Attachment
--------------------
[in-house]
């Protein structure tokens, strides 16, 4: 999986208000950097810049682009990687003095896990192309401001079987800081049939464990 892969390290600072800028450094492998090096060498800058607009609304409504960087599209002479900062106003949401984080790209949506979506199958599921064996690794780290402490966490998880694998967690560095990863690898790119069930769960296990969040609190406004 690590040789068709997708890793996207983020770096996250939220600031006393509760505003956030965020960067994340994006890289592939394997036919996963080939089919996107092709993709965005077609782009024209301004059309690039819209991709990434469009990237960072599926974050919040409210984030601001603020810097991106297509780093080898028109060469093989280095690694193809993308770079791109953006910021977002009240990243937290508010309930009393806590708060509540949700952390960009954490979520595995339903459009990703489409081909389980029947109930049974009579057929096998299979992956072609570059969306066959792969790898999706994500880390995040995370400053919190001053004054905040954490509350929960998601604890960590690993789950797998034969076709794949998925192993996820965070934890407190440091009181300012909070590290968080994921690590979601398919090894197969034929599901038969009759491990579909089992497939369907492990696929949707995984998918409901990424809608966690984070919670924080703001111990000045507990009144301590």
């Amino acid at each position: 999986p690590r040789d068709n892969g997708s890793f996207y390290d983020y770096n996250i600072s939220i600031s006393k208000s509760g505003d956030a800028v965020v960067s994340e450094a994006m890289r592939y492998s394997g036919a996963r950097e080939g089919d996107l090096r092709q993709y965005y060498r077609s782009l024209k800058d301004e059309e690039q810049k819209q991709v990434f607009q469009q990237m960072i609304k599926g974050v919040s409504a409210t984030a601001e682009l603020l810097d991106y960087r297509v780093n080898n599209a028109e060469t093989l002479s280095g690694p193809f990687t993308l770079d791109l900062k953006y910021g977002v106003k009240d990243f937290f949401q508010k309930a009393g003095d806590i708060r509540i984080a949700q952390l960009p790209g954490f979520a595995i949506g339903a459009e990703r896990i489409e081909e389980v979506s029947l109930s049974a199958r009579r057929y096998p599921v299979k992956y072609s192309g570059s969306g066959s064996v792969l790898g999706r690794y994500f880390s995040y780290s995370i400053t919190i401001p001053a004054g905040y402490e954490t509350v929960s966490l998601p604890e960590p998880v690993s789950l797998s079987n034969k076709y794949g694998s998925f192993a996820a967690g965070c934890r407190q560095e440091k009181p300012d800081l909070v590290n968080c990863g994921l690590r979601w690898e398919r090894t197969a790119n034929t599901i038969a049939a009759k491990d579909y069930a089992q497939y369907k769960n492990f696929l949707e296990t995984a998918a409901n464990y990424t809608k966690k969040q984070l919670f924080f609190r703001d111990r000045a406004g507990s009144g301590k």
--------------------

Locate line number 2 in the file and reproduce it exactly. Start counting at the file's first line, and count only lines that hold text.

């Protein structure tokens, strides 16, 4: 999986208000950097810049682009990687003095896990192309401001079987800081049939464990 892969390290600072800028450094492998090096060498800058607009609304409504960087599209002479900062106003949401984080790209949506979506199958599921064996690794780290402490966490998880694998967690560095990863690898790119069930769960296990969040609190406004 690590040789068709997708890793996207983020770096996250939220600031006393509760505003956030965020960067994340994006890289592939394997036919996963080939089919996107092709993709965005077609782009024209301004059309690039819209991709990434469009990237960072599926974050919040409210984030601001603020810097991106297509780093080898028109060469093989280095690694193809993308770079791109953006910021977002009240990243937290508010309930009393806590708060509540949700952390960009954490979520595995339903459009990703489409081909389980029947109930049974009579057929096998299979992956072609570059969306066959792969790898999706994500880390995040995370400053919190001053004054905040954490509350929960998601604890960590690993789950797998034969076709794949998925192993996820965070934890407190440091009181300012909070590290968080994921690590979601398919090894197969034929599901038969009759491990579909089992497939369907492990696929949707995984998918409901990424809608966690984070919670924080703001111990000045507990009144301590």